Catching up: Books #54-57 of 2006


The final entries on my 2006 reading list:

#54: The Samurai's Garden by Gail Tsukiyama. Probably the best book of the year, though I'll have to review the whole list before I can say that definitively. This is a gentle story of love, honor, loyalty and betrayal. A beautiful portrayal of steadfastness--not by perfect people, for they are sinners all, but in the face of great odds and great calamity. Very much worth your read--and I would give you a few quotes to entice you, but my sisterfriend has the book so I can't!

#55: Memento Mori by Muriel Spark. I like the way Muriel Spark writes. No excess. No fluff. This is a short novel about old people who begin receiving anonymous phone calls from someone who simply says, "Remember, you must die." It then observes the ways that all these people at the end of their lives react to this reminder. A study of our attitudes toward death: how we try to ignore it, catalog and study it, or accept it. The people most successful at dealing with life were those who "did their dying a little at a time; a little every day." It was worth thinking about. I saw a little of myself in each of the characters.

#56: Mr. Ives' Christmas by Oscar Hijuelos. This was our December book club book and what a depressing one it was! It is a slow moving tale about Edward Ives--his life, his marriage, his children, and how they are all affected when his son is killed a few days before Christmas. He is a wonderful character, and you feel for him, but it was the exact wrong time of the year to read this. Hijuelos won a Pulitzer for The Mambo Kings Play Songs of Love. I think I'll try that one this year and see if I like it better.

And finally,

#57: The Five People You Meet in Heaven by Mitch Albom. I got this book free when I ordered some other books for Christmas presents for my dad. This book surprised me: I completely expected to hate it, and I didn't! The story is a fable--a tale about Eddie, head of maintenance at an amusement park called Ruby Pier. He is killed on his birthday (his 83rd birthday!) when something goes wrong with a ride. He dies trying to save a little girl in harm's way. When he goes to heaven, he meets five people (some he knows and some he doesn't) who have five lessons to teach him before he can move on. Interesting in the fact that it is a very purgatorial look at the first step in eternal life--whether Mr. Albom realizes it or not. Plus he echoes some of the same themes that Peter Kreeft sounds in his books on dying and heaven: that the getting to fully know ourselves and others will be part of the work (and joy) of Heaven. The book is very short. I read it in an afternoon. But I'd say it was the biggest surprise of 2006--not the best book, but the one I expected the least from and got way more than I expected.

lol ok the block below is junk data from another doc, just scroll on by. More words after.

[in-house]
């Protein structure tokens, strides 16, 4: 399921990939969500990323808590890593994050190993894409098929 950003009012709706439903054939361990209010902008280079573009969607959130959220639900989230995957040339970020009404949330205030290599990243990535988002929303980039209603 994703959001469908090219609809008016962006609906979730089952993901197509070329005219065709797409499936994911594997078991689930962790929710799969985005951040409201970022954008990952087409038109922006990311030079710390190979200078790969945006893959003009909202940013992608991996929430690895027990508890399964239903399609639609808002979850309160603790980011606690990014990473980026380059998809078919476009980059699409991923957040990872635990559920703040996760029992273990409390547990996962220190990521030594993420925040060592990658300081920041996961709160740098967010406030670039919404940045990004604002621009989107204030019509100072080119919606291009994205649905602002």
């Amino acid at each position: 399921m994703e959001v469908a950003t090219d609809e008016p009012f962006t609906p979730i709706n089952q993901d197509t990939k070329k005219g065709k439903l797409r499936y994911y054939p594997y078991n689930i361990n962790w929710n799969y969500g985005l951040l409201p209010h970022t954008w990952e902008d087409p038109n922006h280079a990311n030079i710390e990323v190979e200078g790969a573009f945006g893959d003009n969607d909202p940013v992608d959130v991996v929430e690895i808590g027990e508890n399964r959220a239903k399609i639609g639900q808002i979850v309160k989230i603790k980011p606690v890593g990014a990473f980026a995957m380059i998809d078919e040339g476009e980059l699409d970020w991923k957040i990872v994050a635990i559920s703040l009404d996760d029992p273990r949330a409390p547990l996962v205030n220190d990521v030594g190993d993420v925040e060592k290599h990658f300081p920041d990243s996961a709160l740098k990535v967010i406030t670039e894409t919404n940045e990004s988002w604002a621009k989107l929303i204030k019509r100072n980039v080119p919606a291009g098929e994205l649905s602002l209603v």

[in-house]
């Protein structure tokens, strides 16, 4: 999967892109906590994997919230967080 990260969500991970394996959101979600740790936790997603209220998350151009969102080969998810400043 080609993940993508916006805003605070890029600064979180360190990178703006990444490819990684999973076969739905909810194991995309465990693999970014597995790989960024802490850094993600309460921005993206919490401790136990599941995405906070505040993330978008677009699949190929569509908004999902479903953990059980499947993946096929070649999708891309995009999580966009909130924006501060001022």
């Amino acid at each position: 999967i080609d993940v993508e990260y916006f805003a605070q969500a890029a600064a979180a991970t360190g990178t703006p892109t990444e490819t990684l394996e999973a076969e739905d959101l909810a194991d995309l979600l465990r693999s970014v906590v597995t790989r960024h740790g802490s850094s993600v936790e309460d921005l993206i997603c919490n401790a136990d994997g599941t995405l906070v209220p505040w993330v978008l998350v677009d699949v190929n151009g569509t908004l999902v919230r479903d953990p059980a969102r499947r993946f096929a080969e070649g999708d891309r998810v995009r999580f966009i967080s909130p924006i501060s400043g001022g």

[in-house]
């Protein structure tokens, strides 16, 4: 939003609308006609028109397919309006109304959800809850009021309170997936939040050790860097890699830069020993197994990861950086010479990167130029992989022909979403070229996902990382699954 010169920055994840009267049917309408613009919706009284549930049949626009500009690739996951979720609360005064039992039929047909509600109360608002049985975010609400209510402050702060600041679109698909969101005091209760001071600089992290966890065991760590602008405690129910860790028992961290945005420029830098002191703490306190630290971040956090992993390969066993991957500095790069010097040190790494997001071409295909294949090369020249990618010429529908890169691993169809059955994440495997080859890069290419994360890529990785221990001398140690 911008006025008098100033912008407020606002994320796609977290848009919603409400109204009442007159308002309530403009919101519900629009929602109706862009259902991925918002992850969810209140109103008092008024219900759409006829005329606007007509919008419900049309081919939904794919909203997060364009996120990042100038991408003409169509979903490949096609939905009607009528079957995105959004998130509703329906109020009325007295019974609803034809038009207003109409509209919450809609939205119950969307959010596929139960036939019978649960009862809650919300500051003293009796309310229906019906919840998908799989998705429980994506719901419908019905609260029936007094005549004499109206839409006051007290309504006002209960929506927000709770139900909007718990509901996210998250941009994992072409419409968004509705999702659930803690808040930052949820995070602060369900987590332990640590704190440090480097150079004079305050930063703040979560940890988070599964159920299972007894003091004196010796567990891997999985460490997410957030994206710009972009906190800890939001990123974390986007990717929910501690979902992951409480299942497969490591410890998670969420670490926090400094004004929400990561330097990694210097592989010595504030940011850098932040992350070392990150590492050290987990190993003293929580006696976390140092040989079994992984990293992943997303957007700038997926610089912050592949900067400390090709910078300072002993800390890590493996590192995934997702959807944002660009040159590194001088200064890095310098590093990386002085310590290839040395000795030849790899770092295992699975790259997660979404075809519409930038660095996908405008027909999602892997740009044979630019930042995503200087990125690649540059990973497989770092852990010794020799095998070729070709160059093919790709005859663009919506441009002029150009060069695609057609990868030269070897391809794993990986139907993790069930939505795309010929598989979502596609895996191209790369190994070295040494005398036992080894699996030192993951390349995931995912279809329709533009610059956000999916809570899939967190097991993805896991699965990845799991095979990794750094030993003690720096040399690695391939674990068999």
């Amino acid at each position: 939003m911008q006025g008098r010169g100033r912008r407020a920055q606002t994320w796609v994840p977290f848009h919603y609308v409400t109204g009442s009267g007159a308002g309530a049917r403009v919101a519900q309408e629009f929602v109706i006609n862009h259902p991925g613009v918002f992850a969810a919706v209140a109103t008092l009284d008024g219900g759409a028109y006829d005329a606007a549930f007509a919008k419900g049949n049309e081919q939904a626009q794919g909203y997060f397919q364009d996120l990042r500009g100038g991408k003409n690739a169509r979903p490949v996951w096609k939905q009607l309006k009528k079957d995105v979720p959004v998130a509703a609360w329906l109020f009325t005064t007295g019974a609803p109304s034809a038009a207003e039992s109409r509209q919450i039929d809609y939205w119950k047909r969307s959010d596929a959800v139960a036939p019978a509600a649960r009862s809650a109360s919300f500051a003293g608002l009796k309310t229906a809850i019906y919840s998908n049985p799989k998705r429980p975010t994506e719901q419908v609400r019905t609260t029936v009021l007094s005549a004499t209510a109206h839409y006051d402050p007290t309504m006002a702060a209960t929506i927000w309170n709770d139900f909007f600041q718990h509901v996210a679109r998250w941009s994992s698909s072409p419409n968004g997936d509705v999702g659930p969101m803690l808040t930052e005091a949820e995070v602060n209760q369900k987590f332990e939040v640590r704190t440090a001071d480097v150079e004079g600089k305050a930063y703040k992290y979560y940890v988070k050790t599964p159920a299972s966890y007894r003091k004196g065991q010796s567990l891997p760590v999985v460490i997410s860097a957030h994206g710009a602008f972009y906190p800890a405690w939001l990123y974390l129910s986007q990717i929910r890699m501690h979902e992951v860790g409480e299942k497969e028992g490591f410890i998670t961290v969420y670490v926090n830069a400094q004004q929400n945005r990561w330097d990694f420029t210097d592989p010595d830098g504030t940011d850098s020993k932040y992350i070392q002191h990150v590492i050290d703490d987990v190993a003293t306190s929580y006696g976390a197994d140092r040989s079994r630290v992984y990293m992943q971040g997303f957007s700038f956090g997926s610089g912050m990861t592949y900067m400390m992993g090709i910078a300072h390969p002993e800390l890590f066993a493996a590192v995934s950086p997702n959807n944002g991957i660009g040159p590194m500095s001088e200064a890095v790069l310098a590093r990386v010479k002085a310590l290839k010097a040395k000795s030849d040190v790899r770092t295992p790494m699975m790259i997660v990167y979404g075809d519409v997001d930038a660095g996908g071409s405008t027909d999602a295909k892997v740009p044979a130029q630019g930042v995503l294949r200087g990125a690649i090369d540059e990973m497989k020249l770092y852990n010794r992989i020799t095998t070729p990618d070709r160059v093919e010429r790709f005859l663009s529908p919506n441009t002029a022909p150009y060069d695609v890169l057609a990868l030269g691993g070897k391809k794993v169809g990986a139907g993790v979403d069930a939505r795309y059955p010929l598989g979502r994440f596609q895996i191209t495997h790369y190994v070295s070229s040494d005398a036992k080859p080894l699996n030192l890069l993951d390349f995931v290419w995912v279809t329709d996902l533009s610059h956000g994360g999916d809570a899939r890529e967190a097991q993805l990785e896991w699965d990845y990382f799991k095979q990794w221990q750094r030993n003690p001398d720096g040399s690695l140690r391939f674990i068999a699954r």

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This page contains a single entry by MamaT published on January 8, 2007 7:44 AM.

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